Binoculars review

Nikon 7x50IF SP WP

Nikon 7x50IF SP WP
4 September 2015
Big and renowned producers of binoculars often aim their offer at a very precise market segment, informing that a given series is designed especially e.g. for hunters, bird watchers, tourists or can be used near/on water. When it comes to astronomy uses such a segmentation concerns usually big pairs of binoculars with objective lenses bigger than 60 mm. Nikon is an exception here, with the 7x50IF SP WP instrument and its bigger brother, the 10x70.

There are several 7x50 Porro instruments in the Nikon’s line-up which are dedicated to be used near or on water. The 7x50 IF HP WP Tropical model, tested by us not so long ago, is a very classic example of such devices. The appearance of the Nikon 7x50IF SP WP is very similar to that of the Tropical; the only difference which sticks up at once is a red stripe on objectives of the SW WP. There are more differences in the optical system though, as it was optimized for astronomical observations. As a result such aberrations as coma or astigmatism are supposed to be corrected in a perfect way and the field curvature is to be reduced to minimum.

The optical system of the Nikon 7x50IF SP WP consists of an achromatic objective (2 elements in one group), Porro prisms behind which there is an element flattening the field and an eyepiece system with 5 elements positioned in 4 groups. Despite a high number of air-to-glass surfaces the set of binoculars is supposed to be characterized by high transmission - undoubtedly a result of employing multi-coatings of the highest quality.

The body of the binoculars has a very classic design; it is made of metal, completely waterproof and submersible up to 5 meters. It is also nitrogen-filled.

Buyers get objective caps, eyepiece caps, two kinds of eyecups (small, rubberized and stiff, profiled), a strap and a hard case in the box. Both the pair of binoculars and all its accessories are made in Japan.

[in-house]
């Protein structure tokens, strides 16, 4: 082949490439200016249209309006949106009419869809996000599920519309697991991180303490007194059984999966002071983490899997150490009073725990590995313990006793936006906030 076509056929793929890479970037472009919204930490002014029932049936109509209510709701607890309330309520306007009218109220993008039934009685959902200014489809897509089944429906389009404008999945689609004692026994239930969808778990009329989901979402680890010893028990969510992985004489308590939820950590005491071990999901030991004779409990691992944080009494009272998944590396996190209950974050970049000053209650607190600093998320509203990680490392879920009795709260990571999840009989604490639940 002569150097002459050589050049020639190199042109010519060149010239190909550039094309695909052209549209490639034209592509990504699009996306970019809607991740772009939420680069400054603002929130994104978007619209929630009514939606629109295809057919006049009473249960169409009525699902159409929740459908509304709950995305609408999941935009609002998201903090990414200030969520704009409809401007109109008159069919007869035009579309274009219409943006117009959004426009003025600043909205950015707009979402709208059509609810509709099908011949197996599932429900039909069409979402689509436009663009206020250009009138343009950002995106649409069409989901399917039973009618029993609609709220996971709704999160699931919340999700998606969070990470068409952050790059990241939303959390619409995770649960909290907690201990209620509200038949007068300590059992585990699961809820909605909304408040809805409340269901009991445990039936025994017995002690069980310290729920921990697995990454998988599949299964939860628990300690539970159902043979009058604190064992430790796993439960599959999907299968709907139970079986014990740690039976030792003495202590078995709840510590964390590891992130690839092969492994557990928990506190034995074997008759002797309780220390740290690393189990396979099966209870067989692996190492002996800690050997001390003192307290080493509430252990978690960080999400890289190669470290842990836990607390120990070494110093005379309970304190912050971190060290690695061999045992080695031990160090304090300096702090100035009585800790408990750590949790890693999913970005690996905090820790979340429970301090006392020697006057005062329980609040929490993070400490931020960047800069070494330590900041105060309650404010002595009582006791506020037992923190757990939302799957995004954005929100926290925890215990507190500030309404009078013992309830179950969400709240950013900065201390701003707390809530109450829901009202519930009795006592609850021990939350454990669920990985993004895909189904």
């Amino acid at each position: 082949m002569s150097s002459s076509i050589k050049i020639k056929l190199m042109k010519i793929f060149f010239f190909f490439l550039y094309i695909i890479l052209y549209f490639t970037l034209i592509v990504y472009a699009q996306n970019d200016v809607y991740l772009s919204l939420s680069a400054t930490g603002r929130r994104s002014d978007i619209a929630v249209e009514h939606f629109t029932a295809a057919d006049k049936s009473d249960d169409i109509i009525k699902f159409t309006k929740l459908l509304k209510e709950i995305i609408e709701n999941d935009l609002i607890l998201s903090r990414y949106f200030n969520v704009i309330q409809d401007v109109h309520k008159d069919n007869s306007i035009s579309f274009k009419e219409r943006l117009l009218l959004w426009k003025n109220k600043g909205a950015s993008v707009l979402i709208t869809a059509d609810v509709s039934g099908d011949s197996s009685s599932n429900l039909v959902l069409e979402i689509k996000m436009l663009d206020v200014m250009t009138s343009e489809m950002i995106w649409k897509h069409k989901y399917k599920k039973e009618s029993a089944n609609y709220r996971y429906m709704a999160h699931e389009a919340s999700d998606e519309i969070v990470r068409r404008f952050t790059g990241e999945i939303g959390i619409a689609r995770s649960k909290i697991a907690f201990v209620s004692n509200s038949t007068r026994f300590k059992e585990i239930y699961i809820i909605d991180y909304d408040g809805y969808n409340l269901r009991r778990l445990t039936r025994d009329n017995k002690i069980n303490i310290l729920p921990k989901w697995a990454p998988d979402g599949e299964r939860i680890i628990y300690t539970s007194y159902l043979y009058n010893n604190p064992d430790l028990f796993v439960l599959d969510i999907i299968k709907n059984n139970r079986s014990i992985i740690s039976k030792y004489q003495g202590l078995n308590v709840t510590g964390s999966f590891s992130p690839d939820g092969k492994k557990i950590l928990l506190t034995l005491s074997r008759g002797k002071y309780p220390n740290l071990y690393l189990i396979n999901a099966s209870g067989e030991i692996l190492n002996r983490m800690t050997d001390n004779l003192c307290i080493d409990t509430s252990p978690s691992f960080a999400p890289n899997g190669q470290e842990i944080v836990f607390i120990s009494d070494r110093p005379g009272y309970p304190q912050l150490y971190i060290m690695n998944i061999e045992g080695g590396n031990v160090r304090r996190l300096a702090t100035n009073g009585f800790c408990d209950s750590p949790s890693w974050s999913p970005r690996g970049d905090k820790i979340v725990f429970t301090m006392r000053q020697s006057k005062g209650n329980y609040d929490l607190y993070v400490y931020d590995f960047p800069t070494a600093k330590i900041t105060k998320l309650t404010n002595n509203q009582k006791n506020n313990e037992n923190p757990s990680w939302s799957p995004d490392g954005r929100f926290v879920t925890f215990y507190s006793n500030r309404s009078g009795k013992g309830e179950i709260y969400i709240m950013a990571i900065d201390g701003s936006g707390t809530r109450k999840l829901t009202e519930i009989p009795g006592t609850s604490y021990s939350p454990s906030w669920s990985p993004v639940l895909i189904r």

• Lornetka Nikon 7x50IF SP WP
  • Lornetka Nikon 7x50IF SP WP
  • Lornetka Nikon 7x50IF SP WP
  • Lornetka Nikon 7x50IF SP WP
Manufacturer data


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Distribution / Sales:

Nikon Polska
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Magnification Lens diameter Angular field of view Prisms Eye relief Weight Price
7 50 128/1000(7.3o) BaK-4/porro 16.2 mm 1485 g 3799 PLN
Results of the review
Real front lens diameter Left:   49.95+/- 0.05 mm
Right:  49.95+/- 0.05 mm
8 / 8.0 pkt
Real magnification 6.9+/- 0.1x 3/3.0
Transmission 93+/- 1% 20.5/25.0
Chromatic aberration Practically no aberration in the centre, medium on the edge. 8/10.0
Astigmatism Slight. 7.7/10.0
Distortion The distance between the first curved line and the field centre compared to the field of vision radius: 72.5% ± 5% 8.5/10.0
Coma Appears only in a distance of 85-90% of the field of vision radius and is low on the very edge. 9.5/10.0
Blurring at the edge of the FOV The blur occurs in a distance of 89% ± 3% from the field of vision centre. 8/10.0
Darkening at the edge the FOV Slight. 4.2/5.0
Whiteness of the image Very delicate greenish-yellow hue. Only 2% of difference between red and green light transmission. 4.6/5.0
Collimation Perfect. 5/5.0
Internal reflections
Left: Right:
Nikon 7x50IF SP WP - Internal reflections - Left Nikon 7x50IF SP WP - Internal reflections - Right
Noticeable but without any serious reasons to complain.